The Springboks would do well to invoke the memory of legends passed as they get set to begin their World Cup journey, writes CRAIG LEWIS.
It felt somewhat surreal when news broke on Friday that 1995 World Cup-winning legend Chester Williams had passed away. Less than two months prior, the death of another iconic former Bok, James Small, had already rocked the world rugby community.
And, on Friday, they again went into mourning as tributes from far-flung corners of the globe and throughout South Africa came pouring in.
Poignantly, there were more than a few who mused that there was quite a rugby team that could be fielded in heaven. Just think of Williams joining Small, Jonah Lomu, Joost van der Westhuizen, Ruben Kruger and the list goes on.
In our upcoming World Cup bumper issue of SA Rugby magazine, which will be on sale next week, it was interesting to hear the thoughts of former Springbok captain Morne du Plessis, who managed the team in 1995.
In describing some of the key ingredients for success at such a tournament, he made mention of an underlying factor such as emotion and the need to find a ‘magic moment’ to inspire the team.
Of course, in 1995, the Boks were deeply inspired by the words of late great former President Nelson Mandela, who so wholeheartedly supported the side just after the country’s historic democratic elections.
In fact, it’s Williams who had often referenced the influence of Mandela, telling the story of how captain Francois Pienaar admitted that there was nothing more to say after a rousing speech from the iconic struggle hero on the eve of the final against the All Blacks.
On that day back in 1995, sport transcended any on-field significance and inspired a nation.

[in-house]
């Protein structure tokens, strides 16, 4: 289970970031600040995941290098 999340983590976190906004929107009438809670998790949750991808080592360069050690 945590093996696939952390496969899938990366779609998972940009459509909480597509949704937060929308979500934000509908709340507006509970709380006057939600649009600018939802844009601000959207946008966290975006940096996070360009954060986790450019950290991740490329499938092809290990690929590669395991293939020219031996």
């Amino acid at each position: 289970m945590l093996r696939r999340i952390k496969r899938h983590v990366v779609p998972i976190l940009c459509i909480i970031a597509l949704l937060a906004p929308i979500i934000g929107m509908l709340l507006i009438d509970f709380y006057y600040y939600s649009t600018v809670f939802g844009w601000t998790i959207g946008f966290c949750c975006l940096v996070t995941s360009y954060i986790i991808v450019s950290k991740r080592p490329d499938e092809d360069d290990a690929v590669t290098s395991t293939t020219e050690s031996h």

More than two decades later, the game of rugby and the country itself is in a very different space, but there are no shortage of challenges that remain.
What cannot be denied is the fact that the Springbok players of today are still all too aware of their power to uplift South Africans and provide an escape from daily troubles.
It’s also very clear that this generation of players are socially aware of their influence and responsibilities. Just this past Friday, Bok wing Makazole Mapimpi celebrated his tries in a World Cup warm-up game against Japan by revealing a wrist strapping that read ‘Nene RIP’.
It was a meaningful gesture in dedication to Uyinene Mrwetyana, who was brutally murdered in Cape Town recently in an incident that also shaped last week’s emotional movement calling for change in the way women and children are treated in this country.
Next weekend, the Boks will kick off their World Cup campaign in a highly anticipated clash with the All Blacks, and you can rest assured that they will be donning black armbands in honour of Williams.
As the Springboks prepare for that match and take the field in Japan, you can rest assured that there will be more than a few who spare a thought for Williams, who inspired so many players as one of the first iconic black Bok players.
Over the next few weeks, there is once again an opportunity for the Springboks to unite a country in distress; to honour the memories of fallen legends and to reinforce the lasting words of Mandela: ‘Sport has the power to change the world. It has the power to inspire. It has the power to unite people in a way that little else does.’
Photo: EPA/Sebastiao Moreira